AT&T Inc. (T) Is Making Too Big of a Leap

AT&T Inc. (NYSE:T)AT&T Inc. (NYSE:T) is now looking to acquire Leap Wireless International, Inc. (NASDAQ:LEAP) in a move that’s very plainly a bid for more spectrum. While the headline cost is $1.2 billion, or $15 per share, AT&T is actually on the hook for a lot more.

After factoring in Leap Wireless International, Inc. (NASDAQ:LEAP)’s net debt of $2.8 billion along with other contractual obligations, the total bill will easily climb to over $5 billion. That’s quite a price tag, and the overall package that AT&T Inc. (NYSE:T) is getting in return is rather questionable. In comparison, Verizon Communications Inc. (NYSE:VZ) paid just $3.6 billion to a consortium of cable companies last year for a ton of spectrum in a much better deal.

First off, Leap Wireless International, Inc. (NASDAQ:LEAP)’s 3G network is built using CDMA, an entirely different and incompatible technology from AT&T Inc. (NYSE:T)’s GSM and HSPA network. Ma Bell will now be tasked with integrating Leap’s customer base and slowly migrating them to its own network before it can fully repurpose the spectrum it’s acquiring, which in itself will take some time.

More importantly, AT&T Inc. (NYSE:T) currently operates in all of Leap Wireless International, Inc. (NASDAQ:LEAP)’s major regional markets. The areas where Leap has the strongest spectrum holdings (at least 26 MHz of certain bands) are cities like San Antonio, Houston, Denver, Phoenix, and Portland, to name a few. AT&T already has sizable spectrum licenses in all of these markets.

Much of Leap Wireless International, Inc. (NASDAQ:LEAP)’s spectrum is also in the advanced wireless services, or AWS, band. AT&T Inc. (NYSE:T) doesn’t have as much AWS band, especially after it handed over AWS licenses to T MOBILE US INC (NYSE:TMUS) as part of its breakup fee in 2011. In most markets, Leap’s spectrum isn’t contiguous with AT&T’s, which may imply that AT&T is banking on upcoming technologies like carrier aggregation that can utilize non-contiguous spectrum bands.

It’s also conceivable that AT&T Inc. (NYSE:T) was buying Leap Wireless International, Inc. (NASDAQ:LEAP)’s spectrum so that other rivals couldn’t. BMO Capital Markets thinks Ma Bell was just trying to shut out T-Mobile from making a move. This is actually something regulators have taken note of, with the Department of Justice recently encouraging the Federal Communications Commision to structure an upcoming auction in a way that prevents “leading carriers from foreclosing their rivals from access to low-frequency spectrum.”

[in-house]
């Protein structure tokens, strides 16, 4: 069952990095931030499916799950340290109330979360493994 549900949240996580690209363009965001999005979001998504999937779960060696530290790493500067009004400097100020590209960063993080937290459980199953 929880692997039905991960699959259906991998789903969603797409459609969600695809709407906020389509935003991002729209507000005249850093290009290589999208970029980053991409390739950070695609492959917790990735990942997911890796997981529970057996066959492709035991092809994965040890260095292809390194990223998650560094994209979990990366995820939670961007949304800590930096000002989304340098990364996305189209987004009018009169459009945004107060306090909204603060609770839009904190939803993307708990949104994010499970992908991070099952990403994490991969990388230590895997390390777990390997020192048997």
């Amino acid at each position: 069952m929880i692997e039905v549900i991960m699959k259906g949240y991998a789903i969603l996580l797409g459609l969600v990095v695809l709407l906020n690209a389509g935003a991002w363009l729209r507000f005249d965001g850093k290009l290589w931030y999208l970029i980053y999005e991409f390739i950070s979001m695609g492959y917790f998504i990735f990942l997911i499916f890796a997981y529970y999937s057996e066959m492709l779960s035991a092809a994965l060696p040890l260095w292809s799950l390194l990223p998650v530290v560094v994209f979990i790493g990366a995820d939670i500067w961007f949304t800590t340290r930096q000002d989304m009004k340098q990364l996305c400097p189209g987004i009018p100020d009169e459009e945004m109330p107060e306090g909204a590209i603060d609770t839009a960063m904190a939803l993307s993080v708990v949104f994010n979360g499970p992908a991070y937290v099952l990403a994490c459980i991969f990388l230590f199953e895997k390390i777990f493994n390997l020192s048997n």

Buying more spectrum licenses to build up capacity isn’t necessarily a bad thing, unless you don’t really need it and you’re overpaying… like AT&T is.

The article AT&T Is Making Too Big of a Leap originally appeared on Fool.com and is written by Evan Niu, CFA.

Fool contributor Evan Niu, CFA, owns shares of Verizon Communications (NYSE:VZ). The Motley Fool has no position in any of the stocks mentioned.

Copyright © 1995 – 2013 The Motley Fool, LLC. All rights reserved. The Motley Fool has a disclosure policy.

Comments
Insider Monkey Small Cap Strategy
Insider Monkey Small Cap Strategy

Insider Monkey beat the market by 52 percentage points in 24 months. Our beta is only 1.2 (don't click this link if beating the market isn't important to you).

Lists

The 10 Most Expensive iPhone Apps

The 9 Most Expensive Designer Shoes in the World

The 10 Most Expensive Cigarette Brands

The 10 Most Expensive Law Schools in the US

The 10 Best Wall Street Movies

The 10 Most Expensive Golf Clubs Ever Sold

The 10 Most Expensive Golf Memberships

The 10 Best Disney Characters Ever Created

The 8 Best Foods for Gaining Weight

The 10 Most Expensive Colleges in the World

The 7 Most Memorable Ad Campaigns of All Time

The 7 Most Expensive High Schools in the World

The 10 Electric Vehicles with the Longest Range

The 10 Cities with the Worst Drivers in the World

The 10 Most Expensive Dresses Ever Created

10 Islands to Visit Before You Die

10 Famous Celebrities Who Needed Rehab

The 15 Countries with the Largest Oil Reserves

The 10 Most Overused Excuses in the World

The 5 Best iOS Apps You Can’t Get on Android

5 Companies Damaged By Social Media Blunders

The 10 Most Legendary Blues Songs

The 10 Most Lawless Places in the World

4 Reasons China is a Threat to the US

The 17 Most Sugary Drinks in the World

The 10 Most Ruthless Rulers in History

The 10 Greatest Generals in History

Top 8 Travel Destinations for 2015

The 10 Safest Dog Breeds for Children

The 10 Most Stolen Vehicles in the US

The 7 Most Expensive Celebrity Weddings

The 10 Best LoL Teams in the World

Top 10 Worst Marketing Campaigns Ever Produced

Top 5 Diets that Help You Lose Weight

The 10 Best Ways to Stay Awake

7 Artists That Switched Musical Genres

The 10 Most Expensive Cities to Live in New Jersey

The 10 Best High Schools in New York

The 10 Countries With the Least Gender Inequality

The 6 Biggest Musician-Manager Feuds

The 10 Countries with the Cheapest Gas Prices

The 7 Most Theatrical Bands of All Time

The 8 Worst Band Breakups of All Time

The 10 Most Important South American Leaders

The 7 Most Successful Casting Show Winners

The 10 Most Peaceful Countries in the World

5 Big Reasons Communism Failed

The 15 Most Famous Carl Icahn Quotes

10 Scary Animals that are Actually Harmless

The 8 Most Famous Singer-Actors in Entertainment

Subscribe

Enter your email:

Delivered by FeedBurner

X

Thanks! An email with instructions is sent to !

Your email already exists in our database. Click here to go to your subscriptions

Insider Monkey returned 47.6% in its first year! Wondering How?

Download a complete edition of our newsletter for free!